There are so many consequences that come with a data breach or cyberattack. The obvious ones are embarrassment at seeing your company in the headlines; upset customers who suddenly feel vulnerable or frustrated that your service is down due to a cyberattack; and if you are a public company, loss in investor and financial analyst confidence resulting in a likely hit to your stock price.
With GDPR just taking effect in the last two weeks, the financial penalty for any organization that is breached and found out of compliance is steep. The financial toll felt from lost customers, business and operational downtime, and lost productivity on top of any regulatory impacts just worsens the blow. This is just one example of the impact that a data breach can have, never mind the impact that another type of cyberattack (DDoS attack, ransomware, etc.) can have on a business.
To put actual numbers around the impact of cyberattacks overall, we recently conducted a poll on the topic, and the results are clear: the cyberattack price tag is not one any company wants to budget into their operating costs, but clearly it needs to be considered.
The survey, conducted by research company Vanson Bourne, asked 400 IT decision-makers to quantify both the number of attacks experienced in the last 12 months and the resulting financial damage.
The headline-grabber is the price tag that those surveyed admitted they faced as a result of a cyberattack or cyberattacks:
The sheer number of companies who have faced even just one cybersecurity incident in the last 12 months is high. I am not surprised by this number, but seeing hard data to support what we already knew – it is not ‘if’ but ‘when’ your company will be breached – is an eye-opening reminder.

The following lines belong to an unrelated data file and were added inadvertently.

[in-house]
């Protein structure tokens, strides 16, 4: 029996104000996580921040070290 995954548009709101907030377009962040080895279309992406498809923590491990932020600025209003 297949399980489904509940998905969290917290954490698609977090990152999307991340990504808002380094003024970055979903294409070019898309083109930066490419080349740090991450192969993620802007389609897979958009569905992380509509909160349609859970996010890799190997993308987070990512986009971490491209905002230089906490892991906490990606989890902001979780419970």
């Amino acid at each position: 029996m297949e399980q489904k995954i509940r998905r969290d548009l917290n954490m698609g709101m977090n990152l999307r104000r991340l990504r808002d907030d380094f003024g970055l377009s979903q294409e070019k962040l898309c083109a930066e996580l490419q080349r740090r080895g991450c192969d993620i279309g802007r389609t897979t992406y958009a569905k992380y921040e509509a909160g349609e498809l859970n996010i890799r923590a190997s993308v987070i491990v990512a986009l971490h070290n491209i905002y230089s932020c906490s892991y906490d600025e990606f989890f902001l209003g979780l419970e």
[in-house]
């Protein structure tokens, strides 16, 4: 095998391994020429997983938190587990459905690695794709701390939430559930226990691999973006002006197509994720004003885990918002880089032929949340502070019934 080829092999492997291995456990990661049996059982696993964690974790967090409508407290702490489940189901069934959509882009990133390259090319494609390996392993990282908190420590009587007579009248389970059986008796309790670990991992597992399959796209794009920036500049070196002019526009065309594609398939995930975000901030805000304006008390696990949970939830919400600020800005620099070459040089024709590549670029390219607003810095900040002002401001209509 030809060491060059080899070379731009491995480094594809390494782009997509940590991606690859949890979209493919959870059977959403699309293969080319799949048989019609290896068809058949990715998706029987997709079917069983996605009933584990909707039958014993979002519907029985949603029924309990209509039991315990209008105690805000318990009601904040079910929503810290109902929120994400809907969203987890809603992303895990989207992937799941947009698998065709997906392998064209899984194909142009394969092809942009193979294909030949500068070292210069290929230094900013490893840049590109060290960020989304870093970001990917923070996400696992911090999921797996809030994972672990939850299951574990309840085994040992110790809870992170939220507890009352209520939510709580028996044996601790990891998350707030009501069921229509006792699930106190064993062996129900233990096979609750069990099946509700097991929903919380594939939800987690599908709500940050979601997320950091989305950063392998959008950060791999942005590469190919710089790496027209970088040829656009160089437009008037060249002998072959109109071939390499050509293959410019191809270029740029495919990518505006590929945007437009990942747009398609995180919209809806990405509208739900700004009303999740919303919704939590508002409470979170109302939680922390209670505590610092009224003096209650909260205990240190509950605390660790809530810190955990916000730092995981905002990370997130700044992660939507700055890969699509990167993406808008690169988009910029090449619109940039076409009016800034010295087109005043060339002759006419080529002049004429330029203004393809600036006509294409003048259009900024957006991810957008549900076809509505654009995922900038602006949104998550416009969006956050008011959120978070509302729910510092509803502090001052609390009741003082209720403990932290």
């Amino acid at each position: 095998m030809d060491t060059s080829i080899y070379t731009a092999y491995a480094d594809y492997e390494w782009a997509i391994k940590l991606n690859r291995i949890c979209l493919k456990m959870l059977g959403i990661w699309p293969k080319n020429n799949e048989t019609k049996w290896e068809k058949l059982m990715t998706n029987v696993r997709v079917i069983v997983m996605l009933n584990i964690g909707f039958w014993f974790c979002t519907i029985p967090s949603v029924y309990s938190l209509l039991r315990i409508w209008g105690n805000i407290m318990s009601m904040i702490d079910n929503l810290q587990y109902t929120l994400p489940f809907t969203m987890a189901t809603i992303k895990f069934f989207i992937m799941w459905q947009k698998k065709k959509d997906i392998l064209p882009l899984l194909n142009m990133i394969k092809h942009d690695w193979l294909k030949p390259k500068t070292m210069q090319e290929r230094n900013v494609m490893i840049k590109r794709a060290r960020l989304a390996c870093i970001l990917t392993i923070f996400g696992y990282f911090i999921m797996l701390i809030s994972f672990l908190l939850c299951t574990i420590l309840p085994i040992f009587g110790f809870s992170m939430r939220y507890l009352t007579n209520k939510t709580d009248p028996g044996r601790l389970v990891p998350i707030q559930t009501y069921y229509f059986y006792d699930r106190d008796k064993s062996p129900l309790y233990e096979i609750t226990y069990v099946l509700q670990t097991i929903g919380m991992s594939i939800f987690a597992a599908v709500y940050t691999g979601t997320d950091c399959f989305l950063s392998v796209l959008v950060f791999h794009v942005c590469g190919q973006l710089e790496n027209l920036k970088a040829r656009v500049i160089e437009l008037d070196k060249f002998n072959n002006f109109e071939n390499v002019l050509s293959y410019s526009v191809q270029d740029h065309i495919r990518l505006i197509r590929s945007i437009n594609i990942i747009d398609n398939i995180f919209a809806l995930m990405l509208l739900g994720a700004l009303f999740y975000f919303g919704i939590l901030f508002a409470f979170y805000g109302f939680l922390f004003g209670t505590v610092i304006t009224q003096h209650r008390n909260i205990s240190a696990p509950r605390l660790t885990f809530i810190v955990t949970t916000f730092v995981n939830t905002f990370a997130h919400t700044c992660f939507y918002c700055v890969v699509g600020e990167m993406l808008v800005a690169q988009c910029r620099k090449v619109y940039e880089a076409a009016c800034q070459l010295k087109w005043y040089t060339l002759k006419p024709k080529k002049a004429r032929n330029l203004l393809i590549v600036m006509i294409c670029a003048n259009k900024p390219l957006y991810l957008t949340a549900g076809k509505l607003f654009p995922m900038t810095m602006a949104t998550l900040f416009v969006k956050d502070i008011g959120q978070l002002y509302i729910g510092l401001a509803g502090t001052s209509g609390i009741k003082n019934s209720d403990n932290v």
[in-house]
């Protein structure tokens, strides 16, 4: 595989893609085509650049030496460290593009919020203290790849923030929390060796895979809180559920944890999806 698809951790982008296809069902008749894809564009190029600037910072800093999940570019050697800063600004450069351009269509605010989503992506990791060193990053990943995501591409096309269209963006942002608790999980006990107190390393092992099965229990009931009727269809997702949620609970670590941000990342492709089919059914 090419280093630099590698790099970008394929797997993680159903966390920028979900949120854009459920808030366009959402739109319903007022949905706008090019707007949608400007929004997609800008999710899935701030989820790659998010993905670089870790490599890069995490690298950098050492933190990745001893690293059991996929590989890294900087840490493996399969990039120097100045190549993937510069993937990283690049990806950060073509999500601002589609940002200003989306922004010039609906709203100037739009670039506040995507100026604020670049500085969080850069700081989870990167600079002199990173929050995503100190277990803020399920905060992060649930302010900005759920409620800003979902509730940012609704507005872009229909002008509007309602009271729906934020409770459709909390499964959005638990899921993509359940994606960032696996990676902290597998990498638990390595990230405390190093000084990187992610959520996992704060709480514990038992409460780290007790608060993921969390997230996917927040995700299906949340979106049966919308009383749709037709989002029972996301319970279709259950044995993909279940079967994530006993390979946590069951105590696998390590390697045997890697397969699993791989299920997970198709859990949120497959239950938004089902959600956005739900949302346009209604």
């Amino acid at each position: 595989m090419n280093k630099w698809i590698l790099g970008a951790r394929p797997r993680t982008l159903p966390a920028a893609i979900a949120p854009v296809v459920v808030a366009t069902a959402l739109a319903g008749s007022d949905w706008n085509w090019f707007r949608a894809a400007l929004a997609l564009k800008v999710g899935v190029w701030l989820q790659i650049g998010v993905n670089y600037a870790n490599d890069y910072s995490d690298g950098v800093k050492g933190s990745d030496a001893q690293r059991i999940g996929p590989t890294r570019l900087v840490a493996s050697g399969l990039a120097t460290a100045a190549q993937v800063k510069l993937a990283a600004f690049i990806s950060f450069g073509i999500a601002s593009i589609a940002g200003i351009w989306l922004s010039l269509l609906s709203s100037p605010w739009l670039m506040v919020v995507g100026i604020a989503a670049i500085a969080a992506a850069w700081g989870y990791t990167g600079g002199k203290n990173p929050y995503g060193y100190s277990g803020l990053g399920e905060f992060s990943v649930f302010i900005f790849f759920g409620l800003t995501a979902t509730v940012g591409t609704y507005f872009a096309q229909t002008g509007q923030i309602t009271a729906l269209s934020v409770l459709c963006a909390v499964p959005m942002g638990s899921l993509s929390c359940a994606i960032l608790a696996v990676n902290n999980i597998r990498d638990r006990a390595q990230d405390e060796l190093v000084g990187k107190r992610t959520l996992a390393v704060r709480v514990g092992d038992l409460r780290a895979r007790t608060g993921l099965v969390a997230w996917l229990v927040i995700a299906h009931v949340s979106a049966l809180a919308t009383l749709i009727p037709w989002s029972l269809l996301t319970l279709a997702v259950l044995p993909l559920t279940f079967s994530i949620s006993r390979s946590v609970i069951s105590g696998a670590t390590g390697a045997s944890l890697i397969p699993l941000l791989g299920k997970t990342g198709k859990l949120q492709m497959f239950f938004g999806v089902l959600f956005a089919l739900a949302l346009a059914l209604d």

The reality is, every organization will face a cyberattack or breach at some point in their company’s history. But realistically, most organizations will face multiple cybersecurity incidents in their tenure. In the case of our poll respondents, the average is nearly 30 over a 12-month period.
Thirty cybersecurity incidents in a 12-month span equates to more than two cybersecurity incidents per month. Keeping up with that level of cybersecurity activity puts incredible hardship on IT security teams and quite honestly, the entire company – from the corporate communications and HR teams who must manage the message internally and externally; to the investor relations and customer support teams who must manage the message that investors, financial analysts and customers receive; and the legal and privacy teams who now have a regulatory duty to report the incident or face the regulatory ramifications of not reporting it.
While the price tag that a cybersecurity attack comes with and the number of cyberattacks that we are seeing today has become our new reality, what did surprise me coming out of our poll was the number of respondents who actually did not know if they had experienced a cyberattack at all.
This signals a glaring lack of visibility across the organization. It should go without saying, but it could not be more important for enterprises to have crystal clear visibility into their users and what access they have to applications and data. This goes back to the notion that identity is everything. By understanding who has access to what, is that access appropriate, and understanding what they are doing with that access, you suddenly have the visibility needed to spot when a malicious actor may have overtaken one of your digital users’ identities. The most effective way to safeguard against the next would-be data breach or cyber threat: a comprehensive approach to identity that spans all digital identities and their access to all data, all applications and all systems. That is the surest path forward today to a secure enterprise.